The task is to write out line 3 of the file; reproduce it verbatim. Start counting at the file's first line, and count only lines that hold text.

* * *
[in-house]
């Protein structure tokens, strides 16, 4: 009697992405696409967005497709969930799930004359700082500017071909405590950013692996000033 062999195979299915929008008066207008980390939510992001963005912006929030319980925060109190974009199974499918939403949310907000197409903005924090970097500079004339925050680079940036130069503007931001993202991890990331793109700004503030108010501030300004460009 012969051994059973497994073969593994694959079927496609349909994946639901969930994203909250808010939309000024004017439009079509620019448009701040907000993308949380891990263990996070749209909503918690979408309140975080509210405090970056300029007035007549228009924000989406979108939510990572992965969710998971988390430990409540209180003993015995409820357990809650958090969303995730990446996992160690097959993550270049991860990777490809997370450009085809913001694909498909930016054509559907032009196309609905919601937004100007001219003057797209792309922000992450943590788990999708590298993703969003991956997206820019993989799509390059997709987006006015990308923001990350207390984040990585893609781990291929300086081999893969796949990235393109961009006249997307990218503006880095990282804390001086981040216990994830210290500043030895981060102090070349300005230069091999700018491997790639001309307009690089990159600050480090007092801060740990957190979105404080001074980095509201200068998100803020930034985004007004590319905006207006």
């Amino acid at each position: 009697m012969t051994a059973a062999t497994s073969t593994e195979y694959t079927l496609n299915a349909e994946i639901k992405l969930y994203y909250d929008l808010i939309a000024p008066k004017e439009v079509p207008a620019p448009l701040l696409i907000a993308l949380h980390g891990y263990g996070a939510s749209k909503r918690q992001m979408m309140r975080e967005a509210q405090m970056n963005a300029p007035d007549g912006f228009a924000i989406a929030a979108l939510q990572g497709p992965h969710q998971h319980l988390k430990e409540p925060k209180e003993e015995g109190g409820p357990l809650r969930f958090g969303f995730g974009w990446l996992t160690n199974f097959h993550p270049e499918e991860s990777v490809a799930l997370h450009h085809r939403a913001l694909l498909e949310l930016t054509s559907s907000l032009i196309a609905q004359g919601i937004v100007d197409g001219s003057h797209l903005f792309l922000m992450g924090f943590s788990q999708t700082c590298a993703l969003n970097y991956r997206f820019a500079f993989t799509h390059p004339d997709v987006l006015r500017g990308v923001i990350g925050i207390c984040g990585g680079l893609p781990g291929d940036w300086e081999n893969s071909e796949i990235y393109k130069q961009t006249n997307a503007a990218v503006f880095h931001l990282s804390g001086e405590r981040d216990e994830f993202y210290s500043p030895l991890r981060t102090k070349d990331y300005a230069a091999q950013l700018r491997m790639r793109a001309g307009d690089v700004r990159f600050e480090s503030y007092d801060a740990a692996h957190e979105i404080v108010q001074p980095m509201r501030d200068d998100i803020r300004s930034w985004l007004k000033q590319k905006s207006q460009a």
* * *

């Amino acid at each position: 009697m012969t051994a059973a062999t497994s073969t593994e195979y694959t079927l496609n299915a349909e994946i639901k992405l969930y994203y909250d929008l808010i939309a000024p008066k004017e439009v079509p207008a620019p448009l701040l696409i907000a993308l949380h980390g891990y263990g996070a939510s749209k909503r918690q992001m979408m309140r975080e967005a509210q405090m970056n963005a300029p007035d007549g912006f228009a924000i989406a929030a979108l939510q990572g497709p992965h969710q998971h319980l988390k430990e409540p925060k209180e003993e015995g109190g409820p357990l809650r969930f958090g969303f995730g974009w990446l996992t160690n199974f097959h993550p270049e499918e991860s990777v490809a799930l997370h450009h085809r939403a913001l694909l498909e949310l930016t054509s559907s907000l032009i196309a609905q004359g919601i937004v100007d197409g001219s003057h797209l903005f792309l922000m992450g924090f943590s788990q999708t700082c590298a993703l969003n970097y991956r997206f820019a500079f993989t799509h390059p004339d997709v987006l006015r500017g990308v923001i990350g925050i207390c984040g990585g680079l893609p781990g291929d940036w300086e081999n893969s071909e796949i990235y393109k130069q961009t006249n997307a503007a990218v503006f880095h931001l990282s804390g001086e405590r981040d216990e994830f993202y210290s500043p030895l991890r981060t102090k070349d990331y300005a230069a091999q950013l700018r491997m790639r793109a001309g307009d690089v700004r990159f600050e480090s503030y007092d801060a740990a692996h957190e979105i404080v108010q001074p980095m509201r501030d200068d998100i803020r300004s930034w985004l007004k000033q590319k905006s207006q460009a």